When you choose natural foods like beans and nuts (get unsalted), you’ll feel satisfied sooner and over a short period of time, you will be less likely to overeat. Additionally, by bringing your own healthy meals, you avoid impulsively ordering fried or fatty foods when you finally stop and are too hungry to make a healthy decision.

Extreme calorie restriction is not a healthy goal. Make eating whole, real foods your goal.

Start simple suggestion: Add more whole beans (not refried) to your normal diet.  Increase your water intake as well. Fiber works best when it absorbs water


  1. Sieber WK, Robinson CF, Birdsey J, Chen GX, Hitchcock EM, Lincoln JE, Nakata A, Sweeney MH [2014]. Obesity and other risk factors: the National Survey of U.S. Long-Haul Truck Driver Health and Injury. Am J Ind Med (57)615-626.
  2. Bonauto DK, Lu D, Fan ZJ. Obesity Prevalence by Occupation in Washington State, Behavioral Risk Factor Surveillance System. Prev Chronic Dis 2014;11:130219. DOI:

Obesity – should we talk about the dreaded topic? (Part 1 of 5)

By Jena Williams

Belt Last Hole

Just hearing the word obesity can cause anxiety in those who suffer from it. I know from personal experience. But it’s an important topic because it impacts us.

You may have heard of the survey of 1,670 long-haul truck drivers recently conducted by the Centers for Disease Control and Prevention (CDC). The study found that they are 2 times more likely than other U.S. adult workers to be obese.1

That is not a good statistic, especially since often more than other workers, truck drivers must maintain their health in order to maintain their jobs. The CDC developed an infographic that sums up the costs of obesity in truck drivers. Obesity is linked to a host of health problems including Type 2 diabetes, heart disease, cancer and stroke.

But what is the solution to the obesity problem? It’s not like we want to carry around extra weight. If it were easy to get rid of it, we would.

Over the next 4 weeks, we will explore the CDC’s recommendations and hopefully discover how to make them applicable to our real lives and hectic schedules. The recommendations are:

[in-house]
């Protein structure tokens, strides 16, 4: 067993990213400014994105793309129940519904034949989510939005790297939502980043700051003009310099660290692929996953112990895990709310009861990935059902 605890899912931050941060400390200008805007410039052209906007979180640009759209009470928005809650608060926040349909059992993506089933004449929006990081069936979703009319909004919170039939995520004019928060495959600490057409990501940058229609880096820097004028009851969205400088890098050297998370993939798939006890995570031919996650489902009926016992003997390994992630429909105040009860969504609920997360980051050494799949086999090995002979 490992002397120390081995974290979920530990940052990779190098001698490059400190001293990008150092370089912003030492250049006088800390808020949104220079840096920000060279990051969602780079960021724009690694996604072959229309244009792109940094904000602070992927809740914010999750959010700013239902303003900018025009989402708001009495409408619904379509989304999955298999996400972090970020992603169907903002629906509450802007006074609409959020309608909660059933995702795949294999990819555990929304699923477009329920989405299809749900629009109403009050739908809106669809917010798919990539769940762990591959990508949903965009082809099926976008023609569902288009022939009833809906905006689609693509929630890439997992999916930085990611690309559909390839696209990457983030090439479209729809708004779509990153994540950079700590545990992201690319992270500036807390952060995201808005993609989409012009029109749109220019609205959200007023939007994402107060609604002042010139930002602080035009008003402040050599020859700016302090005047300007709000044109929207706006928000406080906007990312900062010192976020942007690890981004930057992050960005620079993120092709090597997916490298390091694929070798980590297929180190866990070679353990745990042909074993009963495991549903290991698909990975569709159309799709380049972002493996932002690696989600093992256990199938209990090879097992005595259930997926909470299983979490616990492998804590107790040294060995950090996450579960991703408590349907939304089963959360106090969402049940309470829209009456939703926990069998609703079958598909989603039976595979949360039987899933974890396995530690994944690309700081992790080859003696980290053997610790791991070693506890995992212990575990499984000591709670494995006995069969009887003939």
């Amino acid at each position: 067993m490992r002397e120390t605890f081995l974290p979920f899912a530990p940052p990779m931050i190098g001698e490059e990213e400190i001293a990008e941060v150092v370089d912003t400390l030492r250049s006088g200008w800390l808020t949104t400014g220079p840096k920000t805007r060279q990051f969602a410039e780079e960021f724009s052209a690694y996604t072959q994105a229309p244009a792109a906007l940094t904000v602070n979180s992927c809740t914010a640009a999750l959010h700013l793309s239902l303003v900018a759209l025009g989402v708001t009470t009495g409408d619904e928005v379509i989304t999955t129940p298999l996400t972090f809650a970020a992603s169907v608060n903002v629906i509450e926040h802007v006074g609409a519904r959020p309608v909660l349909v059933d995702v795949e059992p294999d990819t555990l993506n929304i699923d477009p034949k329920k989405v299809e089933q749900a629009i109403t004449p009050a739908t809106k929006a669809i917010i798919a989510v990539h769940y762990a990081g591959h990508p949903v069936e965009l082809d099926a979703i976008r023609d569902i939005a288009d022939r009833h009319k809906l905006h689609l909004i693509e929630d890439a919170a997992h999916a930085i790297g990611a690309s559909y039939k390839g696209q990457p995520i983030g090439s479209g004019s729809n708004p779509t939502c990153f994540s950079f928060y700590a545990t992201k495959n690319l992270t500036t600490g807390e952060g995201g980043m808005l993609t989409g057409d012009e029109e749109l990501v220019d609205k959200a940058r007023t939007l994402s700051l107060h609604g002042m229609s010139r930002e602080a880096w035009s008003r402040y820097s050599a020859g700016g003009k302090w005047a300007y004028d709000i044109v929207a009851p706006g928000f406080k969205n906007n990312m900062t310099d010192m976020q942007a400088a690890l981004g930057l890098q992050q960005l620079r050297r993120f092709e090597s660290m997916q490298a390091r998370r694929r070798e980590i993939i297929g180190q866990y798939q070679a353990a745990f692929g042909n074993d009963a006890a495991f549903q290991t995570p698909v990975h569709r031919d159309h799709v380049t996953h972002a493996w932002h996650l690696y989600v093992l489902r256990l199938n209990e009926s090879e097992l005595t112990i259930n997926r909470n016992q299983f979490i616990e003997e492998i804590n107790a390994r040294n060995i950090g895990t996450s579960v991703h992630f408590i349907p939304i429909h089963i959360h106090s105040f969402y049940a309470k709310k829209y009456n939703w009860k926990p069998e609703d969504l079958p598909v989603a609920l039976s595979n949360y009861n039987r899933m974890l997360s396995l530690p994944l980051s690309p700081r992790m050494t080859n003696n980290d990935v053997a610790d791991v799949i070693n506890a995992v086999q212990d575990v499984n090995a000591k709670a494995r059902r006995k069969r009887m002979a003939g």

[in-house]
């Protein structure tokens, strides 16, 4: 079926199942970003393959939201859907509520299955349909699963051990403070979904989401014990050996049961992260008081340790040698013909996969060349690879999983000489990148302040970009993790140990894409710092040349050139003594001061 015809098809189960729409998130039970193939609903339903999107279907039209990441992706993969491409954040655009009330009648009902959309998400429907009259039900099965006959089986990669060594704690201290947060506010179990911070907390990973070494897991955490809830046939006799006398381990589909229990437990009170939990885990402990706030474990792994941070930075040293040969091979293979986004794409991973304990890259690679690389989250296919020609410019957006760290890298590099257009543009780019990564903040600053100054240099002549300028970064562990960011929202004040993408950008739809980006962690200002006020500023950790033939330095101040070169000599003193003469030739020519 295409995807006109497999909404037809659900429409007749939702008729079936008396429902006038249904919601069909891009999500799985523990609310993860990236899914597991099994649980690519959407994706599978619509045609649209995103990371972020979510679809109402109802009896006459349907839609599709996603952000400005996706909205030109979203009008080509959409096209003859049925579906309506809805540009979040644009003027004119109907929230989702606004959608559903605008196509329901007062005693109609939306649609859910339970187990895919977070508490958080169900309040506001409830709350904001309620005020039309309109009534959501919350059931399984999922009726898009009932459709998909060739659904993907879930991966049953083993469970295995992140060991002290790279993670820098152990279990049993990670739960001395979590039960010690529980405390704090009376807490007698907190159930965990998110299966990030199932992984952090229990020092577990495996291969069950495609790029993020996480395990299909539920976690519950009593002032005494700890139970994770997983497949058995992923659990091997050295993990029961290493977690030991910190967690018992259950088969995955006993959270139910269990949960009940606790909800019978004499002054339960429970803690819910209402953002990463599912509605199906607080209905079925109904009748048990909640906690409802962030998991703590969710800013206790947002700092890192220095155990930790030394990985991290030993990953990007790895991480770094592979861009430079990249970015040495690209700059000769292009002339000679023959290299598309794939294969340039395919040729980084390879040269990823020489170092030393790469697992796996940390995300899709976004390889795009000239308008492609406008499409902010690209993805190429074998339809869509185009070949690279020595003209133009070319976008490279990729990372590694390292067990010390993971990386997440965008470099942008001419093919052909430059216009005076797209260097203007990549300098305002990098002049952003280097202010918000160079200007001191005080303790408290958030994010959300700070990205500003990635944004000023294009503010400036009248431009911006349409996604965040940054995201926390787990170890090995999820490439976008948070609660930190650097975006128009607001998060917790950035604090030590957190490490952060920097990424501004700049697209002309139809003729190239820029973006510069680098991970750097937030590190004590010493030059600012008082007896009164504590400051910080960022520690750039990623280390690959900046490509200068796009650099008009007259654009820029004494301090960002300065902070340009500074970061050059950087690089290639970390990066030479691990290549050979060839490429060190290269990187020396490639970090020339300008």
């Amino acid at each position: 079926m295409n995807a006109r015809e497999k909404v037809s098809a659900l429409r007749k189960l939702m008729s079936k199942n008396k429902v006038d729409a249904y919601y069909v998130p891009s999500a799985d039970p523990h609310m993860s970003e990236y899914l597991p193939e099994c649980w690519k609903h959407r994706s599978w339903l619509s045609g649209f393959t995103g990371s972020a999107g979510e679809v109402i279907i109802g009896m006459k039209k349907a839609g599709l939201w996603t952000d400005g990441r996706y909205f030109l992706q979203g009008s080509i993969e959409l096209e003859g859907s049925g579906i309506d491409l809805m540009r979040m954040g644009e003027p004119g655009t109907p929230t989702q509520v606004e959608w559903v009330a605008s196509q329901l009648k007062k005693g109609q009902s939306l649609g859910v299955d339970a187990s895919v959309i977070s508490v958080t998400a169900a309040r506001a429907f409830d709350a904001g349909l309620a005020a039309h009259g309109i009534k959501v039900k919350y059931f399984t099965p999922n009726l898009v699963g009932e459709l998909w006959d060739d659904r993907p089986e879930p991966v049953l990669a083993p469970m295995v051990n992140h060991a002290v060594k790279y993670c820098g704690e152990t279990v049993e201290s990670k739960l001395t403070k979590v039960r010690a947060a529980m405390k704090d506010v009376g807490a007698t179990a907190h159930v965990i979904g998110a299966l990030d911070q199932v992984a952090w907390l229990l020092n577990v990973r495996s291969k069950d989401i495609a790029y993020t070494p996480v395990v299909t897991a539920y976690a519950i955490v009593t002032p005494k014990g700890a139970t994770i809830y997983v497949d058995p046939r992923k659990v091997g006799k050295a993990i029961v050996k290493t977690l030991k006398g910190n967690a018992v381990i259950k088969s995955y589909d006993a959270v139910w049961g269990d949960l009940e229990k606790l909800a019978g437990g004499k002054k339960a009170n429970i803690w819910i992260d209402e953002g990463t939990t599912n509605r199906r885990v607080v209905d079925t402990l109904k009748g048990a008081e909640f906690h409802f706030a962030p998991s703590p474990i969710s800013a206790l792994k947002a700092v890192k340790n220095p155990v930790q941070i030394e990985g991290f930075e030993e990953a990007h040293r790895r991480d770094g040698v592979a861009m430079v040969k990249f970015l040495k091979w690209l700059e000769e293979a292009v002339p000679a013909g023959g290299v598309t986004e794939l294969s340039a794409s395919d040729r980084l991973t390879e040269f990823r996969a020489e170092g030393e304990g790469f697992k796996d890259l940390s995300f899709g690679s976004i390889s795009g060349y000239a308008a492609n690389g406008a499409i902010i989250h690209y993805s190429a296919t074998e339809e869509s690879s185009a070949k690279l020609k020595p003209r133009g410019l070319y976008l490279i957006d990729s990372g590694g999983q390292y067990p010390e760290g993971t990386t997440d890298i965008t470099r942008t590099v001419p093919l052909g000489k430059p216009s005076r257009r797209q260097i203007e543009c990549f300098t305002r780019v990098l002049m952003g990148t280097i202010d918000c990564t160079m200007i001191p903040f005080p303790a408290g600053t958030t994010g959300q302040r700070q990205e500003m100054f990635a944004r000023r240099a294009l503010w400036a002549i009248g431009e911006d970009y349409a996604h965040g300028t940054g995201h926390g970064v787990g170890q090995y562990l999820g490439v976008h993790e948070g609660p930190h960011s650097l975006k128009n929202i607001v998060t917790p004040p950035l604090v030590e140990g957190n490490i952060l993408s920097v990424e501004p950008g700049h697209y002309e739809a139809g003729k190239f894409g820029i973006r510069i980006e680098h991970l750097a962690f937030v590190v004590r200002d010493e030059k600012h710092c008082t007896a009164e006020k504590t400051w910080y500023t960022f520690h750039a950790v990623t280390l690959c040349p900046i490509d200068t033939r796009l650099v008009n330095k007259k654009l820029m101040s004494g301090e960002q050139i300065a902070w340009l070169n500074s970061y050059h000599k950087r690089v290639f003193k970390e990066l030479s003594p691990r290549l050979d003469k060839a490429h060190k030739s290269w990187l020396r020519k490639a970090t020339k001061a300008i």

1. Eat healthy and smaller portion sizes. (Do we know what a portion is?)
  2. Drink more water instead of sugary drinks like soda. (Do you mean bye bye Starbucks, too?)
  3. Be more physically active. (But my job requires sitting all day!)
  4. Track your weight and body mass. (Ugh!)

Duh! No surprises here.

Don’t get me wrong as I’m not knocking the tips. They are all good. I just think many of us knew these tips already and what we need is to start the discussion on how to implement them, specifically for truck drivers. To be clear, I’m not a physician or a nutritionist, but hopefully I can share some ideas to help you be successful. In the upcoming weeks we’ll tackle some of the more common obstacles to each of the suggestions above. I hope you’ll check back and share your comments and suggestions each week as we work through them together.

Spoiler alert! At the end of this series, I’m going to suggest that you just pick one topic to address per month. You can decide now, or wait until we tackle the topics together to begin. It takes time to develop a new habit so by making small changes over time you’ll be more likely to be successful than completely upsetting your routine.  After all, these aren’t New Year’s resolutions. This is your new healthy life and we want you to be successful!

Note: If someone forwarded this blog to you, be sure to sign up in the left hand column to receive future topics.

  1. Sieber WK, Robinson CF, Birdsey J, Chen GX, Hitchcock EM, Lincoln JE, Nakata A, Sweeney MH [2014]. Obesity and other risk factors: the National Survey of U.S. Long-Haul Truck Driver Health and Injury. Am J Ind Med (57)615-626.

Can an obese nation be starving?

By Jena Williams

According to the website EHow, using a high-octane gasoline in an engine will help it run smoother; lower the octane in the gasoline and the vehicle will run rough. The same is true if you use a low-cetane fuel in a diesel engine.

Our bodies, like our trucks, need the right fuel to run smooth.

It’s not news to anyone that according to the Centers for Disease Control, 35.7% of U.S. adults are obese or that the World Health Organization states that worldwide obesity has doubled since 1980.

However, with all this talk of obesity, eating right, calories, and how much is too much, is it possible that we are ignoring one of the main culprits in our nation’s obesity epidemic?

Some studies show, that in an effort to increase the volume and longevity of crops, the nutritional value of our nation’s food supply has decreased. Additionally, we are consuming more processed foods, so eating 2,000 calories today does not make our bodies as healthy as eating 2,000 calories 30 years ago.